Helga Liné, of Horror Rises From The Tomb and The Mummy’s Revenge, is also great in her supporting role. She’s an attractive woman to be sure, quite alluring, but she’s got some legitimate screen presence and she uses that trait well as the snooty Countess Olivia, a woman very clearly used to getting what she wants when she wants it. She slinks about the film with a strange mix of elegance and perversion about her. Inma De Santis, of Devil’s Exorcist, is well-cast as Olivia’s pretty, and fairly innocent, daughter. While we can’t necessarily relate to why she, or her mother, are so attracted to Paul De Santis is nevertheless good in the part.

    The movie is nicely paced and quite suspenseful. The use of dolls throughout the film to conjure up eerie imagery is very effective and the murder set pieces are quite stylish and impactful. Alfonso Santisteban’s score is a good one, heightening tension and drama when called for, while the cinematography from Pablo Ripoll, who shot Tombs Of The Blind Dead and White Fang, is very strong and does a great job of capturing the beautiful and strange estate where so much of the film’s action is set.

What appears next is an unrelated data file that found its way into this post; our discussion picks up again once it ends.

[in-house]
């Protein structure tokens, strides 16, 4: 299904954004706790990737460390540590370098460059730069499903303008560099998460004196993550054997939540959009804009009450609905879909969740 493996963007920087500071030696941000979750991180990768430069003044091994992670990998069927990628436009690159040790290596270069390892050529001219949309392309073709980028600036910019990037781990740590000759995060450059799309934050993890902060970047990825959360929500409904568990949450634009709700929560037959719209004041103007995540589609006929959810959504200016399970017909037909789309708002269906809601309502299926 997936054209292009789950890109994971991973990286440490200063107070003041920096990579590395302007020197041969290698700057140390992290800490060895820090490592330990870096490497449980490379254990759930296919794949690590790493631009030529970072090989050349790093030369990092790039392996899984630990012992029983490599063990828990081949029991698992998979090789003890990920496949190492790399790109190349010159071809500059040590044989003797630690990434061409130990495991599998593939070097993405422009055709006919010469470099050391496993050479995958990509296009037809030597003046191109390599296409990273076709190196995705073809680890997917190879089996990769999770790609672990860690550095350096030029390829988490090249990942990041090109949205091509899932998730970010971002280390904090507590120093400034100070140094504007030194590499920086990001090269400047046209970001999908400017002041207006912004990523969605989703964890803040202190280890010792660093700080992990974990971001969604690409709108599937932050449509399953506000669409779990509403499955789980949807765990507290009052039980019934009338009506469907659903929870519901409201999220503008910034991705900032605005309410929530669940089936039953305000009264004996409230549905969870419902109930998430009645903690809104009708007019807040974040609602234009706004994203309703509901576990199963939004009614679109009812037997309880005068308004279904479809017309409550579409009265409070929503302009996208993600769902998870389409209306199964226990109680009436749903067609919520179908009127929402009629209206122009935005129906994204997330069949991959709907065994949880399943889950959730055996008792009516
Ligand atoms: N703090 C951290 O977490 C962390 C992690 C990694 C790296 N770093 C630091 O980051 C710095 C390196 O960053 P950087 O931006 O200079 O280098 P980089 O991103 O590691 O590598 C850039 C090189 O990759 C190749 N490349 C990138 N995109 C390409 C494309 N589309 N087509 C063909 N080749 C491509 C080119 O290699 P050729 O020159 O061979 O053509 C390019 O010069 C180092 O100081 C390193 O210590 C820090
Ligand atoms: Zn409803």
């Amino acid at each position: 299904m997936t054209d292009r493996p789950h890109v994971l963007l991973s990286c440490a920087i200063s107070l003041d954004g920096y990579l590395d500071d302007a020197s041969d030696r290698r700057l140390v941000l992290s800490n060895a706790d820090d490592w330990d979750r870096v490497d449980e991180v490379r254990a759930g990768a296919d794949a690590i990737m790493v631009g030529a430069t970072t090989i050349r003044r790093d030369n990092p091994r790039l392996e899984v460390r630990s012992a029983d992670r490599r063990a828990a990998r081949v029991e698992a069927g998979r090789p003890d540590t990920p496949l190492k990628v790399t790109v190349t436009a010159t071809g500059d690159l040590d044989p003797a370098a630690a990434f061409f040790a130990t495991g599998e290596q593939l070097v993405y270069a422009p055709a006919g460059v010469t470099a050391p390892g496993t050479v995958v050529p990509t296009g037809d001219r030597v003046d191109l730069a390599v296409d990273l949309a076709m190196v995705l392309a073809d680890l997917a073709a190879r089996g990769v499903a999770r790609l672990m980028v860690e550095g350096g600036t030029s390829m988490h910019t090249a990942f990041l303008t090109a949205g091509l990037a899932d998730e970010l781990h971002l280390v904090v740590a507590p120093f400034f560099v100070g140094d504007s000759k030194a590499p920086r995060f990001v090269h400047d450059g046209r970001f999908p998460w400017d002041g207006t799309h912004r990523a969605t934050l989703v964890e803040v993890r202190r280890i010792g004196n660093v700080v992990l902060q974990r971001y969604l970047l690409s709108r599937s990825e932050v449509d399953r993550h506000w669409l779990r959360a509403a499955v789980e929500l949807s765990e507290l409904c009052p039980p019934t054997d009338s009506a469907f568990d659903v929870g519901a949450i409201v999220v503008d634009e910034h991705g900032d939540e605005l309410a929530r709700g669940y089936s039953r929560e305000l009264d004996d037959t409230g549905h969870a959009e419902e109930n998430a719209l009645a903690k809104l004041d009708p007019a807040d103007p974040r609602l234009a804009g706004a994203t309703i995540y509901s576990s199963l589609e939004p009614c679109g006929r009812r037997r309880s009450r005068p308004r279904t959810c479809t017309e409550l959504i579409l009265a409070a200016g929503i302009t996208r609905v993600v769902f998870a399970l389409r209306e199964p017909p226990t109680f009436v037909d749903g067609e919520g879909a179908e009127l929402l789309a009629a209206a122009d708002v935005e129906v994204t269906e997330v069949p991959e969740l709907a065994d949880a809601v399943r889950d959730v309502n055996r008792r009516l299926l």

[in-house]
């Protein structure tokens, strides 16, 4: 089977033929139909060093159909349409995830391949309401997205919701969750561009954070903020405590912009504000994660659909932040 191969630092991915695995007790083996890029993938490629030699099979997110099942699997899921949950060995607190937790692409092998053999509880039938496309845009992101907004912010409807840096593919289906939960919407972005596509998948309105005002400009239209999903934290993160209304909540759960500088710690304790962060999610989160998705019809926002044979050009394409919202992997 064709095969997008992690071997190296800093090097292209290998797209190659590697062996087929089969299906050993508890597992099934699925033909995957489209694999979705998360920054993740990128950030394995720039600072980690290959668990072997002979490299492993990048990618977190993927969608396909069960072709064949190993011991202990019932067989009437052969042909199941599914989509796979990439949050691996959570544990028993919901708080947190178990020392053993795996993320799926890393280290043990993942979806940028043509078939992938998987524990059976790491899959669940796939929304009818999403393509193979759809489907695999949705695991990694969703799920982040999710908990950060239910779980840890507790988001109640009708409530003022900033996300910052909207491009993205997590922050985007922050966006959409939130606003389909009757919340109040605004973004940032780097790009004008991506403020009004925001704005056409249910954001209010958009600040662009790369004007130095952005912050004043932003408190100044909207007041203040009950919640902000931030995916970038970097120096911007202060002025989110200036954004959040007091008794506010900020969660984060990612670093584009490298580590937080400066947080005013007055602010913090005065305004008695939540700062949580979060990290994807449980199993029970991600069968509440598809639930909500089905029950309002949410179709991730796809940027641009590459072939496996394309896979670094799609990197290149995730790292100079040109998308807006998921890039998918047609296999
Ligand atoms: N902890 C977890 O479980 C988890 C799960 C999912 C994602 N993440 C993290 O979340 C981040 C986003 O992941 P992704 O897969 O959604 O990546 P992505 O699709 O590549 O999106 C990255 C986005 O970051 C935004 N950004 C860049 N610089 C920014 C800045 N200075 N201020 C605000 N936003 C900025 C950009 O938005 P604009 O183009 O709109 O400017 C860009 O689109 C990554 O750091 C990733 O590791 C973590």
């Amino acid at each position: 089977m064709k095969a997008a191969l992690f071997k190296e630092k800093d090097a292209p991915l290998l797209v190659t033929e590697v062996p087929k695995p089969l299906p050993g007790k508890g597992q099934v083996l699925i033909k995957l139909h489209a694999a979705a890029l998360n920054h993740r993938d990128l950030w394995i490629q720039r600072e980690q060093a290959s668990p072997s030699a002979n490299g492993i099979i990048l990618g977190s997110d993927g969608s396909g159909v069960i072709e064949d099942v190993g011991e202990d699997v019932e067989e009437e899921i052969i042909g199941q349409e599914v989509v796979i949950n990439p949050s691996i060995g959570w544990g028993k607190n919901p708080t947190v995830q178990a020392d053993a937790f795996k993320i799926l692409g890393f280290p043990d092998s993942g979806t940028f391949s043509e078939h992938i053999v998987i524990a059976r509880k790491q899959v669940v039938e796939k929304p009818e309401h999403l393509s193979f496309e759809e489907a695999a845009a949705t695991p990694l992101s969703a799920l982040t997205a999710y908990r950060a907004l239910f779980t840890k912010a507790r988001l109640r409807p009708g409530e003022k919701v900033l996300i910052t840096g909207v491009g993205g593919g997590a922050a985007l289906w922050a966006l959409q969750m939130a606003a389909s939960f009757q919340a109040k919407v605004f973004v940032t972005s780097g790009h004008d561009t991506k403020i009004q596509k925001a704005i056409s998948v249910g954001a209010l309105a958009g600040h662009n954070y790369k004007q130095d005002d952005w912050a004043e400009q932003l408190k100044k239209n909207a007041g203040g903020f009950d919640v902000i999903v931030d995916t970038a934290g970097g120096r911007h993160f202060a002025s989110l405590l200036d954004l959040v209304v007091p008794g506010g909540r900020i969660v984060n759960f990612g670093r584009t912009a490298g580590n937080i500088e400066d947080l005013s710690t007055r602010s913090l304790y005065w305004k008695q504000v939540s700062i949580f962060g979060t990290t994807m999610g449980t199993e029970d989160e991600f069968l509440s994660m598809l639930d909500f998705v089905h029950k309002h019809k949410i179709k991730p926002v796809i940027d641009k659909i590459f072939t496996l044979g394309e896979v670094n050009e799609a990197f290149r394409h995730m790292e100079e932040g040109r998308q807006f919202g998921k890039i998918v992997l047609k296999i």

Interestingly enough, Madrid himself appears in the intro to the film, where he viciously destroys a doll for our enjoyment.

    The Killer Of Dolls – Blu-ray Review:

    Mondo Macabro gives The Killer Of Dolls its official North American home video premiere with this Blu-ray release, which is taken from a brand new 4k transfer of the film’s original 35mm negative and presented in AVC encoded 1080p high definition framed at 1.85.1 widescreen on a 50GB disc. While there is a brief segment taken from an upscaled analogue source, by and large this transfer looks quite nice. Clearly Mondo Macabro was working with less than perfect elements here as some print damage is visible here and there but the image is stable and shows solid detail and texture. Color reproduction looks quite good, especially the bold, bright red hues, and black levels are pretty solid. The image is very filmic looking, expect some natural film grain, and never looks overly processed. As such, no problems with any noise reduction or edge enhancement and the disc is free of noticeable compression artifacts.